The future of SM...
lex at cc.gatech.edu
lex at cc.gatech.edu
Fri Jul 23 23:06:55 UTC 2004
Guys, I never disagreed that it is possible to get along with a single
map. However, multiple maps seem to simplify some things and to enable
some other things, all with no additional code beyond supporting
multiple maps. With multiple maps, you immediately gain the following
1. Keeping track of which package releases are in which Squeak
versions, with a UI that requires no extra activities by the users.
2. The ability for users to set up their own package universes without
needing to coordinate withany central authority.
3. The ability to create nested universes and to have packages in inner
universes automatically propagate to universes which contain them.
4. The ability for a package to be maintained by different people in
different package universes, e.g. if I only support Chuck in 3.7, Joe
can volunteer to support it in 3.0.
I find this list striking, when one considers that all of these features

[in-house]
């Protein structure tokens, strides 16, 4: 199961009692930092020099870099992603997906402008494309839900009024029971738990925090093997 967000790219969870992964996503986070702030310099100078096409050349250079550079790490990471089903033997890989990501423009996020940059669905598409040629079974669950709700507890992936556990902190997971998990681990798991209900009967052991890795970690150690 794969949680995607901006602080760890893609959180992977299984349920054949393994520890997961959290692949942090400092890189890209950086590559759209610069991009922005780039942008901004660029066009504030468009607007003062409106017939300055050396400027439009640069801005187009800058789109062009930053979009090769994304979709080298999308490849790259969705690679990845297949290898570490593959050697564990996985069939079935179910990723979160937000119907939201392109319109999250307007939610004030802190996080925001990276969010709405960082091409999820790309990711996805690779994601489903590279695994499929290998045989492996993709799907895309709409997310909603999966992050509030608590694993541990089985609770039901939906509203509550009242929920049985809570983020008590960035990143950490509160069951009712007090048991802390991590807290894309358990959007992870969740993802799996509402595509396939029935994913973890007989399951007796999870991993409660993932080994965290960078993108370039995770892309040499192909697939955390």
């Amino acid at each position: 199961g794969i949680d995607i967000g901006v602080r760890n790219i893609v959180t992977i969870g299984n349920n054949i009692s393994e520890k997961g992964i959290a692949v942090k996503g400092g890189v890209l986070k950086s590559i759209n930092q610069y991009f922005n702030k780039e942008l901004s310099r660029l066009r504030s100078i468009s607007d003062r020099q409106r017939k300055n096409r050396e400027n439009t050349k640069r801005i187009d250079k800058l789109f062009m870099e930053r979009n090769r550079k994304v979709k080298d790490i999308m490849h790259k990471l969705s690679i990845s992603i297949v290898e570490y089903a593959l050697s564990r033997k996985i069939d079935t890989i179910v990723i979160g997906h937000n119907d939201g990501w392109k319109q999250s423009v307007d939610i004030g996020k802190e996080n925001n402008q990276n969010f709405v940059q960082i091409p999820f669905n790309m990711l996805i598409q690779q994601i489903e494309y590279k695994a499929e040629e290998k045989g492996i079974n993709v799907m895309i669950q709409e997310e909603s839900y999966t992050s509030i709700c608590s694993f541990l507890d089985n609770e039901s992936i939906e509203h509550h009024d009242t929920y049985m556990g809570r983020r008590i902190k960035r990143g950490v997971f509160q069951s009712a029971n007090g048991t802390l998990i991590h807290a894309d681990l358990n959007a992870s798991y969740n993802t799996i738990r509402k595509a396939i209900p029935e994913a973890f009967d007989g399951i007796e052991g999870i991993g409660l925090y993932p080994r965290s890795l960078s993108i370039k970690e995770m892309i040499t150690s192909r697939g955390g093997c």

happen automatically and with no coding at all.
Now, perhaps I am misunderstanding the purpose of SqueakMap. If
SqueakMap wants to be a catalog of everything, then I have misunderstood
and that is fine. In that case, however, I do suggest that we start
work on a new tool which is a "package universe browser". Users should
have some tool that lets them select packages from a menu, install them,
and have it just work. They should be able to do this even if they
aren't following the main development version, and they should be able
to integrate their own packages into the system without needing
cooperation from a central authority. If SqueakMap is not intended for
these purposes, then we should put together something else.
Regarding versioned dependencies, Julian, Goran did indeed call the
configurations "dependencies". And please consider that in the A,B,C
example there was *never* a time that I could upgrade *any* package. If
this is typical, then the configurations will always be ignored by the
user, which makes them pointless. If we want a dependency system that
the user will practically never want to override--and I think we can get
there--then it seems that we should not put fixed version numbers in the
Overall, I have followed communites where the packaging system causes
its users headaches (RedHat, Windows DLL's), and I have seen one
community where the packaging system Just Works (Debian). I have
thought about this issue a good bit, and I am simply pointing out some
conclusions that I expect will make our system work better. Squeak is a
decentralized playground, though, and everyone is free to play in it
however they like.
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